Book of Ruth

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The Book of Ruth (Hebrew: מגילת רות‎, Ashkenazi pronunciation: [məˈɡɪləs rus], Megilath Ruth, "the Scroll of Ruth", one of the Five Megillot) is a book of the Hebrew Bible/Old Testament. In the Hebrew Bible it is included in the third division, or the Writings (Ketuvim); in the Christian canon it is treated as a history book and placed between Judges and 1 Samuel.[1] It is named after its central figure, Ruth a resident of the land of Moab, the great-grandmother of David, and, according to the Gospel of Matthew, an ancestress of Jesus.

The book tells of Ruth's accepting the God of the Israelites as her God and the Israelite people as her own. In Ruth 1:16 and 17 Ruth tells Naomi, her Israelite mother in law, "Where you go I will go, and where you stay I will stay. Your people will be my people and your God my God. Where you die I will die, and there I will be buried. May the Lord deal with me, be it ever so severely, if even death separates you and me." The book is held in esteem by Jews who fall under the category of Jews-by-choice, as is evidenced by the considerable presence of Boaz in rabbinic literature. As well, the "Book of Ruth" functions liturgically, being read during the Jewish holiday of Shavuot ("Weeks").[2]

The book is traditionally ascribed to the prophet Samuel, but does not name its author.[3] A date during the monarchy is suggested by the book's interest in the ancestry of David, but Ruth's identity as a non-Israelite and the stress on the need for an inclusive attitude towards foreigners suggests an origin in the fifth century BCE, when intermarriage had become controversial (as seen in Ezra 9:1 and Nehemiah 13:1).[4]


Julius Schnorr von Carolsfeld: "Ruth in Boaz's Field", 1828

The book is structured in four chapters:[5]

Act 1: Prologue and Problem: Death and Emptiness (1:1–22)

Act 2: Ruth Meets Boaz, Naomi's Relative, on the Harvest Field (2:1–23)

Act 3: Naomi Sends Ruth to Boaz on the Threshing Floor (3:1–18)

Act 4: Resolution and Epilogue: Life and Fullness (4:1–22)

Genealogical appendix (4:18–22)


The book is traditionally ascribed to the prophet Samuel, but this "cannot be correct",[6] and a substantial number of scholars date it to the Persian period (6th–4th centuries BC).[7] The final genealogy linking Ruth to David is believed to be a post-exilic Priestly addition, as it adds nothing to the plot; nevertheless, it is carefully crafted and integrates the book into the history of Israel that runs from Genesis to Kings.[8]

Themes and background[edit]

Mixed marriage[edit]

The book can be read as a political parable relating to issues around the time of Ezra and Nehemiah (the 4th century BCE).[5] The fictional nature of the story is established from the start through the names of the participants: the husband and father is Elimelech, meaning "My God is King", and his wife is Naomi, "Pleasing", but after the deaths of her sons Mahlon, "Sickness", and Chilion, "Wasting", she asks to be called Mara, "Bitter".[5] The reference to Moab raises questions, since in the rest of the biblical literature it is associated with hostility to Israel, sexual perversity, and idolatry, and Deuteronomy 23:3–6 excluded an Ammonite or a Moabite from "the congregation of the LORD; even to their tenth generation".[5] Despite this, Ruth the Moabitess married a Judahite and even after his death still regarded herself a member of his family; she then married another Judahite and bare him a son who became an ancestor of David.[9] Contrary to the message of Ezra-Nehemiah, where marriages between Jewish men and non-Jewish women were broken up, Ruth teaches that foreigners who convert to Judaism can become good Jews, foreign wives can become exemplary followers of Jewish law, and there is no reason to exclude them or their offspring from the community.[9]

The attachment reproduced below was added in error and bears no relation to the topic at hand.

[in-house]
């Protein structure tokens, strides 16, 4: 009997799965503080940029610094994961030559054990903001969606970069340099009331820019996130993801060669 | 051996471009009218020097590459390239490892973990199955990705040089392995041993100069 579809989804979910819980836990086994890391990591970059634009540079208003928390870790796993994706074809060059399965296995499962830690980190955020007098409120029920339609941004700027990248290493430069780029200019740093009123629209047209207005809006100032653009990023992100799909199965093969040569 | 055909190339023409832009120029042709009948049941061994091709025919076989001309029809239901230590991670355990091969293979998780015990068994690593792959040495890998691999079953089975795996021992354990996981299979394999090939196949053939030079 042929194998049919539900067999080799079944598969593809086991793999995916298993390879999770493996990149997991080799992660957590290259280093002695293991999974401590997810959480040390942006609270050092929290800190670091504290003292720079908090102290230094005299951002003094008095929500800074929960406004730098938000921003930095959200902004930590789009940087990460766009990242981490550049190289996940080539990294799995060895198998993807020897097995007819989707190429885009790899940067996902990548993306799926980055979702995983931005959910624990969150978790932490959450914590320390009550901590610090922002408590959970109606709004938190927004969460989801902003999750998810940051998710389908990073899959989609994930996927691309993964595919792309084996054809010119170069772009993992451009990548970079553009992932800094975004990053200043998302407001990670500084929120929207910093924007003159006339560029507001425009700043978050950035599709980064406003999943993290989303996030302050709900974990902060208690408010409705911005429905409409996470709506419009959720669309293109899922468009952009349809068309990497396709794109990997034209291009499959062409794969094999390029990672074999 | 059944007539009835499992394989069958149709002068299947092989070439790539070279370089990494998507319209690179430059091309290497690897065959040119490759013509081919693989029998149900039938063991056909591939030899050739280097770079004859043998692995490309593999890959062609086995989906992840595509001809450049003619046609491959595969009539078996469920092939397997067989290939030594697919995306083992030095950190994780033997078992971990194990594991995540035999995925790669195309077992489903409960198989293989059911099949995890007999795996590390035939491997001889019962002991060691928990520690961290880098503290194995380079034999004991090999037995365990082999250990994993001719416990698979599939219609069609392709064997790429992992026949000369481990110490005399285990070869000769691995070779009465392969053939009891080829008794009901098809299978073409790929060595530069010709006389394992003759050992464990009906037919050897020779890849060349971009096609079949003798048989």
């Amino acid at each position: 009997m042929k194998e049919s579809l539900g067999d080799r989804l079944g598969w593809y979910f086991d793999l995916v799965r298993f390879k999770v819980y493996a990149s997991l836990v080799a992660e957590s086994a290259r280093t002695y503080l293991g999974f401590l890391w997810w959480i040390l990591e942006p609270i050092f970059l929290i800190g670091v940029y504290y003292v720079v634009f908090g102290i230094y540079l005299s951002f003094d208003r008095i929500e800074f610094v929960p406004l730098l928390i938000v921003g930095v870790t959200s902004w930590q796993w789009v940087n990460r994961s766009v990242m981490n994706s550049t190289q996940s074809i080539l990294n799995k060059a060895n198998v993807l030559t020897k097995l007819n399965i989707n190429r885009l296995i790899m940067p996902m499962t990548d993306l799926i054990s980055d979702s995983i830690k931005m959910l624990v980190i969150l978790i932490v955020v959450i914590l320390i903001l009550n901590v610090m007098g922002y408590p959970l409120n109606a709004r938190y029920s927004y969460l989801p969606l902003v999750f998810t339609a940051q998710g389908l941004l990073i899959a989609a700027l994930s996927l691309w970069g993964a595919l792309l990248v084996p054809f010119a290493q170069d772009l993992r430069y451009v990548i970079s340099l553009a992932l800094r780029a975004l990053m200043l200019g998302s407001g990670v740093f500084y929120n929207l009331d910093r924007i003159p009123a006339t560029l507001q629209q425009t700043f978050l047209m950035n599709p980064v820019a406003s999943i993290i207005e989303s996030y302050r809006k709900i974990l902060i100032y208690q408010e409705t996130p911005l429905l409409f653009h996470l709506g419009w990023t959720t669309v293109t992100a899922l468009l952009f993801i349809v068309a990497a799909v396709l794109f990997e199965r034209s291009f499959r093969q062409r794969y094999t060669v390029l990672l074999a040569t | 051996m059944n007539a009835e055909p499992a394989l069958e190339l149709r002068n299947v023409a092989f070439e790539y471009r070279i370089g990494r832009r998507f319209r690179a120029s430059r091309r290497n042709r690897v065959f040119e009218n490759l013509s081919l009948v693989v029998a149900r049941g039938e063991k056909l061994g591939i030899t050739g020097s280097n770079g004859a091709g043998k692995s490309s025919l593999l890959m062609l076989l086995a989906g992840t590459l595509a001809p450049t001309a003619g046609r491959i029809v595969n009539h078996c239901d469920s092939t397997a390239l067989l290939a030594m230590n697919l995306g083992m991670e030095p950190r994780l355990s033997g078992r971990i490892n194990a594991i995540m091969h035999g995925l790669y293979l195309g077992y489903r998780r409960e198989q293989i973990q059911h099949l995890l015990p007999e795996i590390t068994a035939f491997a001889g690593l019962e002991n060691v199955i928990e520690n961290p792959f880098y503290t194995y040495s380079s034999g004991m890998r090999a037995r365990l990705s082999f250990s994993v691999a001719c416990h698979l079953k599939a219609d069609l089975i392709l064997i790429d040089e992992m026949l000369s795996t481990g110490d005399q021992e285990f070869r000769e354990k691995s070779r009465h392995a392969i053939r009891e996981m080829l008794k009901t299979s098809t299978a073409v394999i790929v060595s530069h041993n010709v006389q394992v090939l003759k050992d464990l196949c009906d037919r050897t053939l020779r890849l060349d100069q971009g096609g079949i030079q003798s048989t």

Hesed, "loving kindness", and implying loyalty, is woven throughout Ruth, beginning at 1:8 with Naomi blessing her two daughters-in-law as she urges them to return to their Moabite families. She says, "May the Lord deal kindly with you, as you have dealt with the dead and with me." Both Ruth and Boaz demonstrate hesed to their family members throughout the story. These are not acts of kindness with an expectation of measure for measure. Rather, they are acts of hesed that go beyond measure and demonstrate that a person can go beyond the minimum expectations of the law and choose the unexpected. However, the importance of the law is evident within the Book of Ruth, and the story reflects a need to stay within legal boundaries. Boaz, in going beyond measure in acquiring the property (demonstrating hesed), redeems not only the land but both Naomi and Ruth as well. The two widows now have a secure and protected future.

Genealogy: the descent of David from Ruth[edit]


See also[edit]


  1. ^ Coogan 2008, p. 8.
  2. ^ Atteridge 2006, p. 383.
  3. ^ Hubbard 1988, p. 23.
  4. ^ Leith 2007, p. 391.
  5. ^ a b c d West 2003, p. 209.
  6. ^ Allen 1996, p. 521.
  7. ^ Grabbe 2004, p. 105.
  8. ^ West 2003, p. 211.
  9. ^ a b Grabbe 2004, p. 312.


External links[edit]

Jewish translations and study guides
Christian translations and study guides
Other links
Book of Ruth
Preceded by
Song of Songs
Hebrew BibleSucceeded by
Preceded by
Old Testament
Succeeded by
1–2 Samuel